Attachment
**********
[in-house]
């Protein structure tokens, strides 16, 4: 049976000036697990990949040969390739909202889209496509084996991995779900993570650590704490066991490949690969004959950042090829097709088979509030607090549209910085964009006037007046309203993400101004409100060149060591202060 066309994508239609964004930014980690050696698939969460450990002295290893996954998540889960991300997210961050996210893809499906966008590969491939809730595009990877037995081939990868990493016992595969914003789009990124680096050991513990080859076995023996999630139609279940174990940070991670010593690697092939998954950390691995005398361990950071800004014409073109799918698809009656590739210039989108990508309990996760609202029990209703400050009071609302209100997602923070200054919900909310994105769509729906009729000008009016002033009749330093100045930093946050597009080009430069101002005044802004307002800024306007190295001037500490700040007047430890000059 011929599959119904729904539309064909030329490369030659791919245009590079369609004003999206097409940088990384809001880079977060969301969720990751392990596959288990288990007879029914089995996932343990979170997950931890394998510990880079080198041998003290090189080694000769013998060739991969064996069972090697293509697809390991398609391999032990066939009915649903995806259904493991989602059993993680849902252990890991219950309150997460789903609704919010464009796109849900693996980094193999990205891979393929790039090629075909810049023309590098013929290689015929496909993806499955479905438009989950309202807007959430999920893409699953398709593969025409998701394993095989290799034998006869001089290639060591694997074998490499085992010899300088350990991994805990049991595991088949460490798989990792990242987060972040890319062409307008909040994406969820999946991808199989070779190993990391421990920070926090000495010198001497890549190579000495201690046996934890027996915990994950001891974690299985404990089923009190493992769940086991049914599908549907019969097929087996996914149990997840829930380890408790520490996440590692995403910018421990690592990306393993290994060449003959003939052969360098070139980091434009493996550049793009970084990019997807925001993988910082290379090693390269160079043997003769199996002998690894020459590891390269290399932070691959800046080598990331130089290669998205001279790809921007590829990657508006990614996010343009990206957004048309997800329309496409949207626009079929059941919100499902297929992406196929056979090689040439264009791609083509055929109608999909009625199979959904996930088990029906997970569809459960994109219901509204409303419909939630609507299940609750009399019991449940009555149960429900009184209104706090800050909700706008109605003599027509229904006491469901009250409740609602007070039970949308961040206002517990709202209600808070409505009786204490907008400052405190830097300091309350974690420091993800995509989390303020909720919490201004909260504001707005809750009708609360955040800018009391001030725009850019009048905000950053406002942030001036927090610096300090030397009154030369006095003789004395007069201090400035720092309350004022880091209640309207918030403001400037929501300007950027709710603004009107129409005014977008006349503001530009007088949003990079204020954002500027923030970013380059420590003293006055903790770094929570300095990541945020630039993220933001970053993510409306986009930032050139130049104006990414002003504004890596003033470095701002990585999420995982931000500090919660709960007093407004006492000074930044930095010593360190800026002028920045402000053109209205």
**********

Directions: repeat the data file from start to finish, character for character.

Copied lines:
[in-house]
């Protein structure tokens, strides 16, 4: 049976000036697990990949040969390739909202889209496509084996991995779900993570650590704490066991490949690969004959950042090829097709088979509030607090549209910085964009006037007046309203993400101004409100060149060591202060 066309994508239609964004930014980690050696698939969460450990002295290893996954998540889960991300997210961050996210893809499906966008590969491939809730595009990877037995081939990868990493016992595969914003789009990124680096050991513990080859076995023996999630139609279940174990940070991670010593690697092939998954950390691995005398361990950071800004014409073109799918698809009656590739210039989108990508309990996760609202029990209703400050009071609302209100997602923070200054919900909310994105769509729906009729000008009016002033009749330093100045930093946050597009080009430069101002005044802004307002800024306007190295001037500490700040007047430890000059 011929599959119904729904539309064909030329490369030659791919245009590079369609004003999206097409940088990384809001880079977060969301969720990751392990596959288990288990007879029914089995996932343990979170997950931890394998510990880079080198041998003290090189080694000769013998060739991969064996069972090697293509697809390991398609391999032990066939009915649903995806259904493991989602059993993680849902252990890991219950309150997460789903609704919010464009796109849900693996980094193999990205891979393929790039090629075909810049023309590098013929290689015929496909993806499955479905438009989950309202807007959430999920893409699953398709593969025409998701394993095989290799034998006869001089290639060591694997074998490499085992010899300088350990991994805990049991595991088949460490798989990792990242987060972040890319062409307008909040994406969820999946991808199989070779190993990391421990920070926090000495010198001497890549190579000495201690046996934890027996915990994950001891974690299985404990089923009190493992769940086991049914599908549907019969097929087996996914149990997840829930380890408790520490996440590692995403910018421990690592990306393993290994060449003959003939052969360098070139980091434009493996550049793009970084990019997807925001993988910082290379090693390269160079043997003769199996002998690894020459590891390269290399932070691959800046080598990331130089290669998205001279790809921007590829990657508006990614996010343009990206957004048309997800329309496409949207626009079929059941919100499902297929992406196929056979090689040439264009791609083509055929109608999909009625199979959904996930088990029906997970569809459960994109219901509204409303419909939630609507299940609750009399019991449940009555149960429900009184209104706090800050909700706008109605003599027509229904006491469901009250409740609602007070039970949308961040206002517990709202209600808070409505009786204490907008400052405190830097300091309350974690420091993800995509989390303020909720919490201004909260504001707005809750009708609360955040800018009391001030725009850019009048905000950053406002942030001036927090610096300090030397009154030369006095003789004395007069201090400035720092309350004022880091209640309207918030403001400037929501300007950027709710603004009107129409005014977008006349503001530009007088949003990079204020954002500027923030970013380059420590003293006055903790770094929570300095990541945020630039993220933001970053993510409306986009930032050139130049104006990414002003504004890596003033470095701002990585999420995982931000500090919660709960007093407004006492000074930044930095010593360190800026002028920045402000053109209205």